There is no problem with science and it has not “become a religion.” Science is a body of knowledge that is always open to scrutiny and testing. The “problem” people have with science is when a theory that individuals do not like cannot be falsified through the scientific method. This is when people say science is a “religion” or refer to science as person or group of people who have an agenda. Science is knowledge or a system of knowledge gained through observation and the results of testing over time.

      Science is the opposite of religion and it never “set itself up as a counter to fundamentalist religion.” Religion starts with the answer and does not allow that answer to be questioned. Science starts with a question and looks for the answer using the scientific method. This method is ALWAYS open for discussion, debate, ridicule and can be falsified.

      Science sees the world as material because the world IS material—and so are humans. It makes no sense to refer to science as an inferior way to make sense of the world. Is there a better way to make sense of the natural world? If so, what is it? Religion? Feelings? Tea leaves? Magic 8 ball?

      • A religion has laws and dogma which cannot be challenged.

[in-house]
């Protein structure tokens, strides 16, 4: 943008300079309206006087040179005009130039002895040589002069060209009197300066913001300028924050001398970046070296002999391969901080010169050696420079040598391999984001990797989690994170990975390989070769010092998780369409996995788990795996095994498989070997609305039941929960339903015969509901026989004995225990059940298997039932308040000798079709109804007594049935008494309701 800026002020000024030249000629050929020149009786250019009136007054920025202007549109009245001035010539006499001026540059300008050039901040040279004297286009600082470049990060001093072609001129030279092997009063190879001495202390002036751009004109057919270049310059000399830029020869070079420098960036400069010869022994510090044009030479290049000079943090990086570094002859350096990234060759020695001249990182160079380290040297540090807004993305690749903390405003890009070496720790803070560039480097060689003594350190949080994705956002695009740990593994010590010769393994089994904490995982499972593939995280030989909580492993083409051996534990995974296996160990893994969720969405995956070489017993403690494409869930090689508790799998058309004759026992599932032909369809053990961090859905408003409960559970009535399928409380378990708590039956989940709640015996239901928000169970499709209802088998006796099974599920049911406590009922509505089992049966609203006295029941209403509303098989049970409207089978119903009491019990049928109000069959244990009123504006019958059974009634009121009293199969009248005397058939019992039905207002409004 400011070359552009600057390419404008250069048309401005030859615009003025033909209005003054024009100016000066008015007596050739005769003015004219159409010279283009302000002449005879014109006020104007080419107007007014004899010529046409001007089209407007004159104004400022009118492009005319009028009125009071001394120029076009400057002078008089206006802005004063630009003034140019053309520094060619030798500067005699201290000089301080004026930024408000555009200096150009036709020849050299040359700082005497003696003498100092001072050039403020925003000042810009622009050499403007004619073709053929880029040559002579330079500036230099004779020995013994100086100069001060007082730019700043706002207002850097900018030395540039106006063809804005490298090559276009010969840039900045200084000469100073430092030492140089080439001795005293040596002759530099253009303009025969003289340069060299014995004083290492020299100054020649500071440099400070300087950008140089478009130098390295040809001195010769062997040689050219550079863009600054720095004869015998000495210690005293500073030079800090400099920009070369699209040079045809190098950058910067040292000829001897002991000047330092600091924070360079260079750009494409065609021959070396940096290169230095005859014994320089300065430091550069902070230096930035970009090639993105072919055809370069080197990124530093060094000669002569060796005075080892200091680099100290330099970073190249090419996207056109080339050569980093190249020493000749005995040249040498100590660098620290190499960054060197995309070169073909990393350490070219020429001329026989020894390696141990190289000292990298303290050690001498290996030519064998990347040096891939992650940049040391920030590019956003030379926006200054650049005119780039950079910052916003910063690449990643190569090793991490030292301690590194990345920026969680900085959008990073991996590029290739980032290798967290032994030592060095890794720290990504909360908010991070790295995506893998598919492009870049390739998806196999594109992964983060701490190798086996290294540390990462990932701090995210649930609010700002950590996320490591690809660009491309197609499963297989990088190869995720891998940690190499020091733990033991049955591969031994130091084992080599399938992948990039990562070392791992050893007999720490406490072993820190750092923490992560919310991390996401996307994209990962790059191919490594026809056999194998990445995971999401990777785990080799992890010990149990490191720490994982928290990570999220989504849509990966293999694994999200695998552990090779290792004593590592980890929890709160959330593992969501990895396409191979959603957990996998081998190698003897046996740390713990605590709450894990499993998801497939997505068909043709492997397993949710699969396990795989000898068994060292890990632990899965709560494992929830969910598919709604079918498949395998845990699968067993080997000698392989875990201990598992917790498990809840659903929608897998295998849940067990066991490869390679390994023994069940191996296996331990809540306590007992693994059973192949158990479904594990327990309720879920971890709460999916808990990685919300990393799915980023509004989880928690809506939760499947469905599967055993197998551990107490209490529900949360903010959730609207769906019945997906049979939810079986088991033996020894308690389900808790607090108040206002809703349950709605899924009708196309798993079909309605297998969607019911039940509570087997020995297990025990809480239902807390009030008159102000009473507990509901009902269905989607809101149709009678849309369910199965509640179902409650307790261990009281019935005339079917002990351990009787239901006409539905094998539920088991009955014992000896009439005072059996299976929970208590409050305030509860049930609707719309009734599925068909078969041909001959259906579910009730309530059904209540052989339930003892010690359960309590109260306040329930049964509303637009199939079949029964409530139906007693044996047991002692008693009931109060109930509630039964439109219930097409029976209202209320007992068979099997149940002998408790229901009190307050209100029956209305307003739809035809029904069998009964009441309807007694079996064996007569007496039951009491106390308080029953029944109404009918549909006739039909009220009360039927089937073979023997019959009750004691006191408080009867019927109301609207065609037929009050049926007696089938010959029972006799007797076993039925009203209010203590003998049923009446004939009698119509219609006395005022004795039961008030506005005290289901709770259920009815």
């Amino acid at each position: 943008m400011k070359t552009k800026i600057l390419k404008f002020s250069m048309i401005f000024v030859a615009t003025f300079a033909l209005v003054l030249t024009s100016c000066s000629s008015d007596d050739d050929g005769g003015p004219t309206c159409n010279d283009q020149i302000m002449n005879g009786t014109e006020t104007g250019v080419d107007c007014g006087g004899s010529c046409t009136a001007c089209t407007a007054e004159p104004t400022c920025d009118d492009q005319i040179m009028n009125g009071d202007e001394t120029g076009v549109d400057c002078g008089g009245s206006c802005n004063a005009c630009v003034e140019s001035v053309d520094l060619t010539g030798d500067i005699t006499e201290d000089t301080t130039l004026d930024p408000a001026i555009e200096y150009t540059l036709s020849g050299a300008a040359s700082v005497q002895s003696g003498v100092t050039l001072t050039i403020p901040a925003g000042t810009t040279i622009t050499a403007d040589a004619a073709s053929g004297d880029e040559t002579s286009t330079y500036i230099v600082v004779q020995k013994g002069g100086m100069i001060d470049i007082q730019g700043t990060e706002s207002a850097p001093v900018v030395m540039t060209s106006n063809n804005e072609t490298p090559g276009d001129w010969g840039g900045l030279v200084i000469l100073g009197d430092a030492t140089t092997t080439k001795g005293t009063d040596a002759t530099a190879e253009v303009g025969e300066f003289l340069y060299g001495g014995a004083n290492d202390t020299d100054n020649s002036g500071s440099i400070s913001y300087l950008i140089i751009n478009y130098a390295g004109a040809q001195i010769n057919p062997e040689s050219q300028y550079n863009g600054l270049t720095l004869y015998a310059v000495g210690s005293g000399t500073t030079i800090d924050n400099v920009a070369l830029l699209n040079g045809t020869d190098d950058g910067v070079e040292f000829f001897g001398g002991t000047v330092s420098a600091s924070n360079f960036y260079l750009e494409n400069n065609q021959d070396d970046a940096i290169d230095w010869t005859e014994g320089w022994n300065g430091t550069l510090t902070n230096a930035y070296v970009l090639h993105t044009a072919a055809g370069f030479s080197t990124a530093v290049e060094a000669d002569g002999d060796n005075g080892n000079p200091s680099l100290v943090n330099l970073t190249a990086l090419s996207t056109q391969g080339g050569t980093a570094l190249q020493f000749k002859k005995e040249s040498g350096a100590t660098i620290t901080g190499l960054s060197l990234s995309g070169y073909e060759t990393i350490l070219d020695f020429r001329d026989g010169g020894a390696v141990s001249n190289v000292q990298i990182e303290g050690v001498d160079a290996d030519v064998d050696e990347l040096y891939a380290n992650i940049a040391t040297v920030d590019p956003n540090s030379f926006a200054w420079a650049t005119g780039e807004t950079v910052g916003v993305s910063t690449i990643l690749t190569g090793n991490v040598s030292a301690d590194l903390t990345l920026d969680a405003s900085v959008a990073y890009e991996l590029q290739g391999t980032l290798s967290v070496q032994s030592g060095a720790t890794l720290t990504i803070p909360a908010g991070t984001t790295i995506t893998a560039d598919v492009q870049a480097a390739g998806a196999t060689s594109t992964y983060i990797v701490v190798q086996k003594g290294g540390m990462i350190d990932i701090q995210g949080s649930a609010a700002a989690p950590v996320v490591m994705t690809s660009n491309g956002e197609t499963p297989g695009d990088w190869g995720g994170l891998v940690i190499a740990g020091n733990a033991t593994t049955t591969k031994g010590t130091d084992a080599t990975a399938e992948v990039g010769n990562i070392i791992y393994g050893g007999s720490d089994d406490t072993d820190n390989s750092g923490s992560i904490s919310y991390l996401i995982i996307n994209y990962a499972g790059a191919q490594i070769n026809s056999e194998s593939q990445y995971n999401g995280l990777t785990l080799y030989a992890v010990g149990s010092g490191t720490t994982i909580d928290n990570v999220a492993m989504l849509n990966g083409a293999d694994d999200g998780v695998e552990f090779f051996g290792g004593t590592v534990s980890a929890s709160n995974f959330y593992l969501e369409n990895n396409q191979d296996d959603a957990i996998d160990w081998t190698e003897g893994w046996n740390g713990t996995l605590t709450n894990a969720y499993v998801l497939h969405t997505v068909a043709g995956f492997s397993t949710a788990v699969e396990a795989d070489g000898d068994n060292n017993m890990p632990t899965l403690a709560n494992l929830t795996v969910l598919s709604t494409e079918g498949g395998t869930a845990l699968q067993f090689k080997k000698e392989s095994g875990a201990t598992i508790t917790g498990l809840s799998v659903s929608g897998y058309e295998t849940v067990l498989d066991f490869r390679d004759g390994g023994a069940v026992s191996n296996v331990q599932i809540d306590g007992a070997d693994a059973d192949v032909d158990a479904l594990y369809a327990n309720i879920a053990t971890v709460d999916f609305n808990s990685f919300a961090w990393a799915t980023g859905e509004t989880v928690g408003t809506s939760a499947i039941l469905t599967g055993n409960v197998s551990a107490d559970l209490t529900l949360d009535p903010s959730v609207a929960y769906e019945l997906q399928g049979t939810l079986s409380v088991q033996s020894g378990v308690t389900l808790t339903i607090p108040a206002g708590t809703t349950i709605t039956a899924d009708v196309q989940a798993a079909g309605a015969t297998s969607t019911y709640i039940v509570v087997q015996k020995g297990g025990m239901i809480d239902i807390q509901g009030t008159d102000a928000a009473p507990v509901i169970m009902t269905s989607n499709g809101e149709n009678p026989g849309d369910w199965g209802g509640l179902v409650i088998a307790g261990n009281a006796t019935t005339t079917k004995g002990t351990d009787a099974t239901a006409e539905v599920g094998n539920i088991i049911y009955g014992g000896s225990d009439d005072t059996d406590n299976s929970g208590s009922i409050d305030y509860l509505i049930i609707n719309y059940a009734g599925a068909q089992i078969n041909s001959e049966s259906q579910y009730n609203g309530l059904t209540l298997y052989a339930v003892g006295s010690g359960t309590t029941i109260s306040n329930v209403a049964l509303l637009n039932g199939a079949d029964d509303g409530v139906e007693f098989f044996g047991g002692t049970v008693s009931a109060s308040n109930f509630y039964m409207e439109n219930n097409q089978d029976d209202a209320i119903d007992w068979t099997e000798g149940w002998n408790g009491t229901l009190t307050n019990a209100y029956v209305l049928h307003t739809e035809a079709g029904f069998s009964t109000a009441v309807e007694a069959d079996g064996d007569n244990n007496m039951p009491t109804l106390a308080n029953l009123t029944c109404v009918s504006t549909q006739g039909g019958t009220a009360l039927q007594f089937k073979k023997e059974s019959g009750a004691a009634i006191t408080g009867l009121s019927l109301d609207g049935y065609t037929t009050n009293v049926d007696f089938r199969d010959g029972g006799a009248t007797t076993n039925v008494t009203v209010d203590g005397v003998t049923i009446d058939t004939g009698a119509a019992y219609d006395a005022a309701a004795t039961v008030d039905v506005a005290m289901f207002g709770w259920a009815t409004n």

The dogma of modern science is that all can and must be reduced to the material. This is delusion when applied to the natural world, but, because it is dogma, that is what the scientific system of enquiry seeks to do.

        Like many who talk about Science, you talk about what it thinks it is, what it should be, not what it is.

        Religion does not begin with the answer which just goes to show you don’t know much about religion.

        However, science often begins with the answer and then proves it. Many of the greatest discoveries came in dreams or inspirations and were then proven. Ditto for religion.

        The method might be open for discussion and debate but only as long as no one challenges the materialist mantra, so it is not really open to question.

        Where science censors is in what can be studied and how.

        The world however is not purely material which is what science currently believes. That is the problem.

        A better way to make sense of the natural world is to recognise that nothing can be reduced to the material and mechanical as happens with manmade bits of equipment and machines.

        Objectivity would be useful as a scientific tool. Open minds, objectivity, ethics, would also help.

  3. Uri Harris says

    Nice article. Completely agree that there’s a quasi-religious element to the current state of affairs in academia and the culture.

    • Nate Spears says

      Not quasi-religious – it’s actually religious. Religions are about articulated belief systems and how individuals should order their thoughts and act.

      • Uri Harris says

        Good point. Although the problem with that definition is that it’s so broad that it covers a lot of clearly non-religious activities. Classical liberalism probably falls under it. So does science and mathematics arguably. Maybe even chess. I’m just not sure there is a definition that everyone can agree on.